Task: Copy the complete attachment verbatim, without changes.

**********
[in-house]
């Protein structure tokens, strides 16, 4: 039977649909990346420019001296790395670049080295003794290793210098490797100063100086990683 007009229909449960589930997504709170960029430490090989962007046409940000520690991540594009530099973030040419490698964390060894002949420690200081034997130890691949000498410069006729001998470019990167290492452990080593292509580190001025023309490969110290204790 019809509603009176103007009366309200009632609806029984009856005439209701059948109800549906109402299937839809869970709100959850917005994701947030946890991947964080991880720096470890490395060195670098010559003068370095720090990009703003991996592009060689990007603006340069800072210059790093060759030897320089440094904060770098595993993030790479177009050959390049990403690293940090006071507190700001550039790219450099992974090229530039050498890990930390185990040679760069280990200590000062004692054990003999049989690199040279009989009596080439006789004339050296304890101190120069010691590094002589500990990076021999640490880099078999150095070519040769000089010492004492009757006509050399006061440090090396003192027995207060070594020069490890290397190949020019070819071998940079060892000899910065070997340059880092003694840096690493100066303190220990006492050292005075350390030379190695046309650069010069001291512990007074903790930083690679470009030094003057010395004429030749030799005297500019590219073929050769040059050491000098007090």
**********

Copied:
[in-house]
């Protein structure tokens, strides 16, 4: 039977649909990346420019001296790395670049080295003794290793210098490797100063100086990683 007009229909449960589930997504709170960029430490090989962007046409940000520690991540594009530099973030040419490698964390060894002949420690200081034997130890691949000498410069006729001998470019990167290492452990080593292509580190001025023309490969110290204790 019809509603009176103007009366309200009632609806029984009856005439209701059948109800549906109402299937839809869970709100959850917005994701947030946890991947964080991880720096470890490395060195670098010559003068370095720090990009703003991996592009060689990007603006340069800072210059790093060759030897320089440094904060770098595993993030790479177009050959390049990403690293940090006071507190700001550039790219450099992974090229530039050498890990930390185990040679760069280990200590000062004692054990003999049989690199040279009989009596080439006789004339050296304890101190120069010691590094002589500990990076021999640490880099078999150095070519040769000089010492004492009757006509050399006061440090090396003192027995207060070594020069490890290397190949020019070819071998940079060892000899910065070997340059880092003694840096690493100066303190220990006492050292005075350390030379190695046309650069010069001291512990007074903790930083690679470009030094003057010395004429030749030799005297500019590219073929050769040059050491000098007090």